Day: Wednesday, June 29th 2016
Miles: 730.8 – 750.9
Death Canyon 730.8 – Bird Spring Lake 750.9
The camp at Death Creek lies in a beautiful canyon, surrounded by sheer granite walls and little to no ground-vegetation. It reminded me of the desert, as the topsoil was all but removed although in this case it is by the regular heavy thunderstorms and rain deluges. Rutted marks on the ground showed where water had carved routes through every gap, with only scraggly bushes and tall hardy trees remaining. Despite the throwback to desert times, we’re obviously on the cusp of a major change in topology as the granite walls, polished by the same rains that removed the topsoil, reminded me of Yosemite and looked unlike anything up to now on the trail. Dawn seemed to run in slow motion as the slow brightness crept through crevices in the valley, it’s advance irregularly stunted by outcrops and gullies.
As I slowly decamped in the morning chill, hoping that the sun would rise above the canyon quickly and provide some early heat, I gazed in wonder at the impossibly sheer walls on the south side of the canyon. I pondered that each morning in the next few weeks, I may repeat this morning exercise of avoiding the morning chill, and maybe moving my start time to a little later in the day.
Once I did eventually decamp, I pushed through the first 4 miles of trail quite quickly, the morning chill adding a jump to my stride. The rock formations were magnificent and regular views to the north gave a tantalizing glimpse of the high Sierra just out of reach.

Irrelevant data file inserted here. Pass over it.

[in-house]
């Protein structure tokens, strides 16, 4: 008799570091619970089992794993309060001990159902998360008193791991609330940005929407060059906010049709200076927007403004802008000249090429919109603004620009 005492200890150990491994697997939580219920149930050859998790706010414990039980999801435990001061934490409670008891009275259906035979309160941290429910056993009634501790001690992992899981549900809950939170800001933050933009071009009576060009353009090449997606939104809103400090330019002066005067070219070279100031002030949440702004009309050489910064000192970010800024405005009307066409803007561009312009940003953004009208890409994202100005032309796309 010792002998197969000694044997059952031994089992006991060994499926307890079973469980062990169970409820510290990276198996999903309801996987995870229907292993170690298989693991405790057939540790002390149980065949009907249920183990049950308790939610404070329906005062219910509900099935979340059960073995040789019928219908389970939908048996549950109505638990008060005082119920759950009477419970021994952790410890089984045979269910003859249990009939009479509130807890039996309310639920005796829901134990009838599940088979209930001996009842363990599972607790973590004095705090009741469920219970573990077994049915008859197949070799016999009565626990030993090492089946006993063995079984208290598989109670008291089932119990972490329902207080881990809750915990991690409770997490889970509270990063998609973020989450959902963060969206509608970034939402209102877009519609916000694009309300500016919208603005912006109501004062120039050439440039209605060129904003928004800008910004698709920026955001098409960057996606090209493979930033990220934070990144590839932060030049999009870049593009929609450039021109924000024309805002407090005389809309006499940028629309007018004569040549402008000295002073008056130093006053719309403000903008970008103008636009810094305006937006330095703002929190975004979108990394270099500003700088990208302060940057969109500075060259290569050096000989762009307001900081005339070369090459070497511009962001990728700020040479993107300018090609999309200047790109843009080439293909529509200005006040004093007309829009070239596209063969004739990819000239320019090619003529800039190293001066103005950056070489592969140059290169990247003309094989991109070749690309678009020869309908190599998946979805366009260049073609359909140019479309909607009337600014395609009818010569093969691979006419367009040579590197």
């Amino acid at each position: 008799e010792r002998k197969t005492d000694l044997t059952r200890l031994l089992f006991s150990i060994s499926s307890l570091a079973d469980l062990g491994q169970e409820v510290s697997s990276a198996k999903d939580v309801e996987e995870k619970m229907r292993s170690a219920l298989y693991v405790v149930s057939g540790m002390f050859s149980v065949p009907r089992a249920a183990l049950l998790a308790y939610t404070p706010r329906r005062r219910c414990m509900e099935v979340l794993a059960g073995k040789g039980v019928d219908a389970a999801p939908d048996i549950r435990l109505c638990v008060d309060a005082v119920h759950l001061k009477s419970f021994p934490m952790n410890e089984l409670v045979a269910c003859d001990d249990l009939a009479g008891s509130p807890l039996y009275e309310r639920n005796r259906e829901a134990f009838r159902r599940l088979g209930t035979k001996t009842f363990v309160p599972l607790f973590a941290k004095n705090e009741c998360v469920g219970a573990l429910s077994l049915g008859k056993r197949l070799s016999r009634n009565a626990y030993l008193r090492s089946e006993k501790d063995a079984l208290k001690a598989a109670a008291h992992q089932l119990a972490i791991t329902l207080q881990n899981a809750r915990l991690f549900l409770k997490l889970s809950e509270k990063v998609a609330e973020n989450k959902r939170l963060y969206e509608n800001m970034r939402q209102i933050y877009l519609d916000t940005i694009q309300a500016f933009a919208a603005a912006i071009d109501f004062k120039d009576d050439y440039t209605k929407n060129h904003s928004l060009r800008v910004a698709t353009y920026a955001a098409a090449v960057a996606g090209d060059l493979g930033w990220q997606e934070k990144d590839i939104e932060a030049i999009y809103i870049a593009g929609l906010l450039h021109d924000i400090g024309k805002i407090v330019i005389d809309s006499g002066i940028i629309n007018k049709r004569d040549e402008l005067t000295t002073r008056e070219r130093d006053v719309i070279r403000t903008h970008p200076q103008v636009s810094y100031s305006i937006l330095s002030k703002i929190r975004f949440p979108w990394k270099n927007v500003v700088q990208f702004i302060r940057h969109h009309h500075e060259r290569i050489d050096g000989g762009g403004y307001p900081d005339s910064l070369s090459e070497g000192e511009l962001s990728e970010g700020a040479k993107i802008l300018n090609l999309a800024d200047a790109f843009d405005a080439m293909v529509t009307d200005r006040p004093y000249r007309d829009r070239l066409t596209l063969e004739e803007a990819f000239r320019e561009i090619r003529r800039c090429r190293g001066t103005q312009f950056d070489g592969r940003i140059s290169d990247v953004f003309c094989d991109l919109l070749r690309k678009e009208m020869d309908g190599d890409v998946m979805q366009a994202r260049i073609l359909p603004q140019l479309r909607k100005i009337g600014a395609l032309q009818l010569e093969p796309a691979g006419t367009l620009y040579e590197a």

Rumor on the trail, was that 3.5 miles ahead was a viewpoint to Owens Valley, a peak into the desert on the east side of the Sierra (with AT&T cell service). Terrain was varied and beautiful with views of meadows to the west and huge rock formations dotting the ridge as I ascended. Eventually I hit the saddle overlooking Owens valley and hung out for 3hrs blogging, solar charging and sending messages before continuing on.
My old friend Nelson from Fox Mill Spring was just ahead and I spoke to another hiker named David who was matching my pace also. The delay dented my progress for the day, however keeping on top of blog posts and a few calls along the way is a quiet luxury that is important for boosting morale, as well as feeling connected to the outside.
As the afternoon continued, once again storm clouds formed overhead with another wet period of hiking in store. I donned my rain jacket but once again relied on my umbrella for protection.
As the rains subsided I was treated to an amazing view of Horseshoe Meadows and Cottonwood Pass in the evening alpenglo, two important waypoints on the trail, demarking the last exit points on the trail aiming north.
The target for the night was my first lake-camping experience at Bird Spring lake. This beautiful lake, nestled between a high-mountain saddle, is often cited as the first real alpine Sierra glacial-lake for Northbounders on the PC. A taste of things to come.
I arrived at the lake as the sun dipped down over the protective ridge on the northwest side with wonderful colors reflected in every direction. I spoke to a forest ranger (who was assisting a trail-work crew who were camped at the lake) for a while before settling in to my waterfront property to the sound of croaking toads and birdsong. The lake was deserted and it felt like I had the whole night to myself, just the toads and the marmots to keep me conpany!